The first in an occasional series from Graham Lamkin's Kye Records of split releases by like-minded noiseniks. Fossils are an outfit from Ontario, Canada, mostly content to release editions of 5-10 cassettes to their friends, amassing a discography that rivals that of Phil Blankenship or Aaron Dilloway. It's a horrific blackened noise that Fossils muster, with something that might resemble a band trying to break through the 10,000 year old tarpit of tape hiss that everything is buried in. It's either that or a tin can getting kicked around an alley. As those gritty noises settle onto the horizon, Fossils articulate an undulating sinewave that ramps up and down at a slow-motion cycle. This is smashed up in a noise-junk assault with some atonal blurts and alarm sirens screeching behind a smoldering aktionist pipe-fight. The Canadians finish things off with a desolate chorale of bowed metals, smashed radiators, and thumming engine noise, that all pitches into a grim stupor.
Tom Darksmith hails from San Francisco and has one fine piece of obliterated tape-music released on Hanson. He follows the tradition set by a generation of California nihilists (Joe Colley, Scott Arford, John Wiese, etc.) of creating the antithesis to fun-in-the-summer vibes. His hand-off, neurotic-ray-gun synth crawl is one taken right from the Maurizio Bianchi playbook with looping sandpaper textural scraping and EVP-like thumps in the night. This seance of dark electronics snaps to a hiss-laden recording of various rustlings, metallic scrapes, and strange emanations of vibrating ectoplasm. A halo of midrange feedback slowly blossoms across the activities, which collapse into the final episode of slumped activity that could be some nocturnal loop caught from failed demagnetization of tapes run through a 4-track a couple million times. Here lies the negation of sound. Dig it.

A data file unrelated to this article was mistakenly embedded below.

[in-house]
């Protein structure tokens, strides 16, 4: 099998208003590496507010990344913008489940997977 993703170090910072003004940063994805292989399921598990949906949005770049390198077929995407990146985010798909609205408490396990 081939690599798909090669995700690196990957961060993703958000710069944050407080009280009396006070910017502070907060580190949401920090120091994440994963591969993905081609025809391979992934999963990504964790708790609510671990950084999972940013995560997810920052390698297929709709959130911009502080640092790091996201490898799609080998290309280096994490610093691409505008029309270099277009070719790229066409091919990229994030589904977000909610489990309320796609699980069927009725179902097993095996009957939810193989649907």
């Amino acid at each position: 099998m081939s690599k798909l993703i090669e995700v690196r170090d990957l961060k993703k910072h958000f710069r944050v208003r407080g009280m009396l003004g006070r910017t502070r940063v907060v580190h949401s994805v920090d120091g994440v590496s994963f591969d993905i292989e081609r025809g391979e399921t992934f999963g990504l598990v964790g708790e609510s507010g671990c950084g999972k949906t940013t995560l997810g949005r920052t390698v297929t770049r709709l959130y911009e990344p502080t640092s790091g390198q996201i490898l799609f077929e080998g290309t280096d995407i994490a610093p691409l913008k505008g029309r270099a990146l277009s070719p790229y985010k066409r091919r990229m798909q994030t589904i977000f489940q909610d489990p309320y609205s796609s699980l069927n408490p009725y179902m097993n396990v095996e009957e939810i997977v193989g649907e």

words from Weirdo Records
David Payne (aka Fossils, from Hamilton, Ontario) gets a great gray crumble going on, with interpolations of a clean sine wave or two, some fugly feedback & a bit of background clank-n-drag. On the b-side, Tom Darksmith rattles & spits fissures with lots of cassette-style hiss. Makes you think he was spying on some sort of evil factory with all the attendant rumbling across conveyor belts, empty rooms & unseen machinery behind the walls.
words from Metamkine (via Google translator)
Excellent first volume in a series of announced split. Fossils appear to manipulate the playback speed of disks or tapes and oscillators in their entire frequency range, if not cobbled guitars. This evokes a car chase that would end in a landfill but saved from the spare wheel stuck in the trunk. Darksmith gets stuck in the slow grooves of unhealthy fats and dusty appear before the hiss of cassettes poorly erased. Dark, claustrophobic and promising. Graham Lambkin and manager of the label has mixed the face Fossils and Jason Lescalleet has mastered it all. Limited to 400 copies.